Symptoms of Premenstrual Dysphoric Disorder

Premenstrual Dysphoric Disorder (PMDD) is a severe form of premenstrual syndrome (PMS). PMDD may cause emotional and physical symptoms that are severe enough to disrupt your daily life. The symptoms typically begin one to two weeks before your period and improve within a few days of starting.

What causes PMDD?

The exact cause of PMDD is not known. However, some research suggests that the changes in hormone levels that occur during the menstrual cycle may play a role in PMDD. Low levels of serotonin, a chemical in the brain that affects mood, may also be a contributing factor.

What are the symptoms of PMDD?

The symptoms of PMDD usually occur during the last week of the menstrual cycle and improve within a few days of starting. The symptoms may vary from person to person but may include:

  • Severe depression
  • Irritability, anger or increased interpersonal conflicts
  • Feeling anxious or tense
  • Mood swings
  • Decreased interest in activities
  • Difficulty concentrating
  • Fatigue or low energy
  • Insomnia or hypersomnia
  • Changes in appetite or food cravings
  • Joint or muscle pain
  • Headache or migraines
  • Bloating, water retention or weight gain

How is PMDD diagnosed?

A diagnosis of PMDD is made by a healthcare provider. The provider will ask about your symptoms and how they are impacting your daily life. The provider may also ask you to keep a daily diary of your symptoms for at least two menstrual cycles to assist in the diagnosis of PMDD.

How is PMDD treated?

The treatment for PMDD depends on the severity of your symptoms and how they impact your daily life. There are several ways to manage the symptoms of PMDD, including:

  • Lifestyle changes: Regular exercise, a healthy diet and adequate sleep may help to reduce the severity of PMDD symptoms.
  • Medications: Certain medications such as antidepressants, birth control pills or hormone therapy may be used to treat the symptoms of PMDD. These medications should be taken only under the guidance of a healthcare provider.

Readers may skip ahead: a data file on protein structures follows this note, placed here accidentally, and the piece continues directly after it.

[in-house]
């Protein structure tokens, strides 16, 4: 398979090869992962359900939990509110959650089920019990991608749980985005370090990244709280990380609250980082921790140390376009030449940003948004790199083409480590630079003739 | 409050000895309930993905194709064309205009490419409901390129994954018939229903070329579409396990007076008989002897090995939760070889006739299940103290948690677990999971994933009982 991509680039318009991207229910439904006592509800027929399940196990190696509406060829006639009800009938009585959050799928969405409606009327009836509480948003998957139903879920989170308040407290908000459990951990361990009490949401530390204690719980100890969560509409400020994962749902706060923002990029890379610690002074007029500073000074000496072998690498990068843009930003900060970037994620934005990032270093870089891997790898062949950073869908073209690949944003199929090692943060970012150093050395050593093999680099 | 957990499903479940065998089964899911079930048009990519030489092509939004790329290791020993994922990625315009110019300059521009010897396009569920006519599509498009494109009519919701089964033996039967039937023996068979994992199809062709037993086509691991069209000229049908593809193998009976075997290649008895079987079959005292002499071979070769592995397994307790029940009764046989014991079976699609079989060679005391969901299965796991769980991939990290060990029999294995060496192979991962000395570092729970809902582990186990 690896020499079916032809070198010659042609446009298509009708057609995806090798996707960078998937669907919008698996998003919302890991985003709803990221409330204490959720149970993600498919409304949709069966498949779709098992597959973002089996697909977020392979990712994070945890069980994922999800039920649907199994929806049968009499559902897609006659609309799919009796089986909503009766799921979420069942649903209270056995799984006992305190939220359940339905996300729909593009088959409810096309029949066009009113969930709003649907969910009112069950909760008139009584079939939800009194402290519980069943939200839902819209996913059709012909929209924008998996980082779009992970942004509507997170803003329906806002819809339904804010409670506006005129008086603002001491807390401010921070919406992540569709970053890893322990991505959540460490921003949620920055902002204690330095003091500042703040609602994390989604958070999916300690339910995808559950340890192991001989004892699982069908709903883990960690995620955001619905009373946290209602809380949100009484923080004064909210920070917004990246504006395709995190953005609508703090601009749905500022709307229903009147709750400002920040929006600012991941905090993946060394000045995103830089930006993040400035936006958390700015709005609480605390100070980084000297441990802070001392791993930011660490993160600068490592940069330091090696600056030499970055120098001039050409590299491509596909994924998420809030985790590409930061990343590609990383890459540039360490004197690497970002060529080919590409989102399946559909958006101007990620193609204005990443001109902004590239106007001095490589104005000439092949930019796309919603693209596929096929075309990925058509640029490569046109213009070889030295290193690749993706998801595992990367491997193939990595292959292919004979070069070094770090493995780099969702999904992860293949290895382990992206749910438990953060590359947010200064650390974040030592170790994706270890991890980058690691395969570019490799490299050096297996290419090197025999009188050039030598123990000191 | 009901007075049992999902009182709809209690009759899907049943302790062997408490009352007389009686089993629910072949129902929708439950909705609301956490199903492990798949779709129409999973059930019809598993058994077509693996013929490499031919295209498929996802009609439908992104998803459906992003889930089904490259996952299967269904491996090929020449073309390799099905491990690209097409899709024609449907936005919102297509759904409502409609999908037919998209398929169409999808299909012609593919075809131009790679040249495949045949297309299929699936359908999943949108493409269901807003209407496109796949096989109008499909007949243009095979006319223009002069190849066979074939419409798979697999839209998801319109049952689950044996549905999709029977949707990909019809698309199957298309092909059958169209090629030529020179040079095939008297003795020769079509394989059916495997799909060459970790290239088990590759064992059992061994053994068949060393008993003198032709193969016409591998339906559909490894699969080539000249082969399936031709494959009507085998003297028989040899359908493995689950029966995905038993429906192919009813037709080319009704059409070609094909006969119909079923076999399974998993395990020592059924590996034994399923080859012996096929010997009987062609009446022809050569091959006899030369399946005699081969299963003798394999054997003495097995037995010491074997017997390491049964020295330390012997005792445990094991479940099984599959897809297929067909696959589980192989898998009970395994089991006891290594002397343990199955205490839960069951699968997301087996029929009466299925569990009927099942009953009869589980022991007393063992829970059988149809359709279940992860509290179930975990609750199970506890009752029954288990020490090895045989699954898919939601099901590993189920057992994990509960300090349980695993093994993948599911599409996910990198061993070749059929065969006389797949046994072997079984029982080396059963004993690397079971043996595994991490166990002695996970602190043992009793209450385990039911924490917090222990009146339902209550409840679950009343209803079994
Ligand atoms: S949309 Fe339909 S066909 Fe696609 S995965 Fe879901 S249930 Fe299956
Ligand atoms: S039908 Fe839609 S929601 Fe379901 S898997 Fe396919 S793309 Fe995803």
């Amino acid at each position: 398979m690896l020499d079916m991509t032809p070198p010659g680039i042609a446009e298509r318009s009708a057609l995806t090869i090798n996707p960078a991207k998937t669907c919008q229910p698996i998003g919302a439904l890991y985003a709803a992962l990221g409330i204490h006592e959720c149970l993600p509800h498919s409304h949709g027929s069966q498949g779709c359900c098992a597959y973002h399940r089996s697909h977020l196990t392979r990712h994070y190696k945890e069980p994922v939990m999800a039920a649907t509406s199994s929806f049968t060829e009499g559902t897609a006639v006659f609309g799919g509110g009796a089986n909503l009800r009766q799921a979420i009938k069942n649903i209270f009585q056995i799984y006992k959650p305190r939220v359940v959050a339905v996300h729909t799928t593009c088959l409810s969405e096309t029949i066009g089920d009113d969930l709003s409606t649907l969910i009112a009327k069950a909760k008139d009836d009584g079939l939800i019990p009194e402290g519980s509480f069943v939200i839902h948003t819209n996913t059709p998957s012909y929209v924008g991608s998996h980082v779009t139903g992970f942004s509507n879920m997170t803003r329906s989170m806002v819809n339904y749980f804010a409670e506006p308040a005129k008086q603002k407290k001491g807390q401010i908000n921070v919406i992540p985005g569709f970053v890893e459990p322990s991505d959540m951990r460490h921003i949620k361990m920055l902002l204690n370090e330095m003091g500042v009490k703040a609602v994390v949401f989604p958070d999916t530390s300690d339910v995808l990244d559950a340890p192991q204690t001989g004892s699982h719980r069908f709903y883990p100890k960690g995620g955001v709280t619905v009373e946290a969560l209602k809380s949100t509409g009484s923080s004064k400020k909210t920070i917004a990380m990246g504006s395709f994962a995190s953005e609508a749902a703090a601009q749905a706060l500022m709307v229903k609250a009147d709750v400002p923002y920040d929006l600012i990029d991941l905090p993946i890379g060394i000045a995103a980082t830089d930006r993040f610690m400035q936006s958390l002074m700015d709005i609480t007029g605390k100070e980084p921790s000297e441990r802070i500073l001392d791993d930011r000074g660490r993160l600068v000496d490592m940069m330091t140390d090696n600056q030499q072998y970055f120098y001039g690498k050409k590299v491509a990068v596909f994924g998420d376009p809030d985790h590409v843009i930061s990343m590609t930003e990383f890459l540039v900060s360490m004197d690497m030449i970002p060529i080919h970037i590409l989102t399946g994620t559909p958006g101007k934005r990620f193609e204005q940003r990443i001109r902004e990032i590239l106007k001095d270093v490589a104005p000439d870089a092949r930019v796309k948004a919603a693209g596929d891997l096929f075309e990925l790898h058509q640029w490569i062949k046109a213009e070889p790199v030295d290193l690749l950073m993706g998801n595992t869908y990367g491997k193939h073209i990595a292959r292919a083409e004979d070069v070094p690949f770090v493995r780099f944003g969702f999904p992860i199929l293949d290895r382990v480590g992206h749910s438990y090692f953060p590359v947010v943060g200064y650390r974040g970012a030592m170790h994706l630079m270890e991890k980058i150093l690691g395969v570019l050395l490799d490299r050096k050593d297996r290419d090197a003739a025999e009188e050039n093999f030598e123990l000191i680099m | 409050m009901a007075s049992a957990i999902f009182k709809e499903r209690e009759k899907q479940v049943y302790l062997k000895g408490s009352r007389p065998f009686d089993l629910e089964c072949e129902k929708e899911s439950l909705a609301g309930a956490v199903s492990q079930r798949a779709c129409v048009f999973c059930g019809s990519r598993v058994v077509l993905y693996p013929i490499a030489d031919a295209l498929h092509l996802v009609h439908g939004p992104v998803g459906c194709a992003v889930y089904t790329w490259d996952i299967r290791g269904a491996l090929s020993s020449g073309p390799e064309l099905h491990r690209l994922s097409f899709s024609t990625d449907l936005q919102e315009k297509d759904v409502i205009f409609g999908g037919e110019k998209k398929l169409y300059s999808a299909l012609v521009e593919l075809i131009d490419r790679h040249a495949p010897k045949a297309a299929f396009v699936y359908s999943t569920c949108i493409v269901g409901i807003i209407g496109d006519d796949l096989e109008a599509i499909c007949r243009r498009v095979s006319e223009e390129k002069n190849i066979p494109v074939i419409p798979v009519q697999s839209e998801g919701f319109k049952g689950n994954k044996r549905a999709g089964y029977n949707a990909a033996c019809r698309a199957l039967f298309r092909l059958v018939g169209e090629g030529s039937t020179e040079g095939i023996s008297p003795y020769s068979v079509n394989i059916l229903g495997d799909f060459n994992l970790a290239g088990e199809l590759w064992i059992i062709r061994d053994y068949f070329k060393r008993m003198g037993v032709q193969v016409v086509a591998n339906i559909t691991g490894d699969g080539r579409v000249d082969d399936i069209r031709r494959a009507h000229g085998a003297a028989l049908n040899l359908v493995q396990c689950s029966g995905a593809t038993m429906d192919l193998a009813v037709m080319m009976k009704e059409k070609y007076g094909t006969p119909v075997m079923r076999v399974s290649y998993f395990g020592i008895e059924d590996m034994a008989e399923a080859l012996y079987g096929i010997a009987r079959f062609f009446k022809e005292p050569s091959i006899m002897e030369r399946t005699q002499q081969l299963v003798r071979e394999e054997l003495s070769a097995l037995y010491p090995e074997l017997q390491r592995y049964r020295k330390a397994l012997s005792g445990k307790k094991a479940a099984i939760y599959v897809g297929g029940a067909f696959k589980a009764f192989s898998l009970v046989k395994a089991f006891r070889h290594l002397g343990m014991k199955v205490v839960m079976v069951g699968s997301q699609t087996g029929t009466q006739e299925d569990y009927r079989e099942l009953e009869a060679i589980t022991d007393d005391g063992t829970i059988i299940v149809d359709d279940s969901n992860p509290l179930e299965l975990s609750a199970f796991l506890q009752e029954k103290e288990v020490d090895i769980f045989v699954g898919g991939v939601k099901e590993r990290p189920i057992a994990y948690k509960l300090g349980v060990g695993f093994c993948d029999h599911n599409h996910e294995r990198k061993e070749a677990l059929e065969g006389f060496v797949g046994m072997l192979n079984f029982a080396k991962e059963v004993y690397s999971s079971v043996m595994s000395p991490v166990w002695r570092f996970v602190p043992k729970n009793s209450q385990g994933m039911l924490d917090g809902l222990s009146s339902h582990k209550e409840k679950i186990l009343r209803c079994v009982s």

• Alternative therapies: Some people have found relief from PMDD symptoms with alternative therapies such as acupuncture, massage or relaxation techniques.

What is the outlook for PMDD?

The outlook for PMDD is generally positive with appropriate treatment. Most people find relief from their symptoms and are able to manage the disorder. However, it is essential to seek treatment from a qualified healthcare provider to ensure that you receive the appropriate treatment for your condition.

Conclusion

PMDD is a severe form of PMS that can cause emotional and physical symptoms that are severe enough to disrupt your daily life. The symptoms usually occur during the last week of the menstrual cycle and improve within a few days of starting. The exact cause of PMDD is not known, but changes in hormone levels and low levels of serotonin may play a role. PMDD can be managed with lifestyle changes, medications or alternative therapies. Talk to your healthcare provider if you think you may have PMDD.

FAQs

What are the common symptoms of Premenstrual Dysphoric Disorder?

Premenstrual Dysphoric Disorder (PMDD) is a severe form of PMS that significantly impacts a woman’s quality of life. The most common symptoms associated with PMDD include mood swings, irritability, depression, anxiety, fatigue, bloating, and muscle aches. These symptoms usually appear during the luteal phase or the days leading up to the menstrual cycle and can last until the onset of menstruation.

How is PMDD diagnosed?

Diagnosing PMDD can be challenging as its symptoms can often be mistaken for other conditions like depression or anxiety. A doctor may ask questions about a woman’s medical history, conduct a physical exam, and run blood tests to rule out other possible causes before making a diagnosis. At times, they may also recommend medication or counselling to manage the symptoms of PMDD.

What are the treatment options for PMDD?

PMDD can be managed with medication or lifestyle changes. Treatments for PMDD usually focus on reducing or alleviating the symptoms associated with the condition. Some women may benefit from antidepressants, hormonal therapies like birth control pills or surgeries like hysterectomy, and oophorectomy to manage the symptoms of PMDD. Lifestyle changes like getting enough sleep, regular exercise, and a healthy diet can also help in managing the symptoms of PMDD.


References

1. American Psychiatric Association. (2013). Diagnostic and statistical manual of mental disorders (5th ed.). Arlington, VA: American Psychiatric Publishing. https://doi.org/10.1176/appi.books.9780890425596

2. Endicott, J., Nee, J., Harrison, W., & Blumenthal, R. (2006). Quality of life enjoyment and satisfaction questionnaire—Short form for premenstrual disorders (PMS QOL-SF). Journal of Women’s Health, 15(5), 524–532. https://doi.org/10.1089/jwh.2006.15.524

3. Steiner, M., Born, L., & Steiner, J. (2000). Premenstrual dysphoric disorder: Review of the literature. Journal of Psychosomatic Obstetrics and Gynaecology, 21(4), 211–228. https://doi.org/10.3109/01674820009075617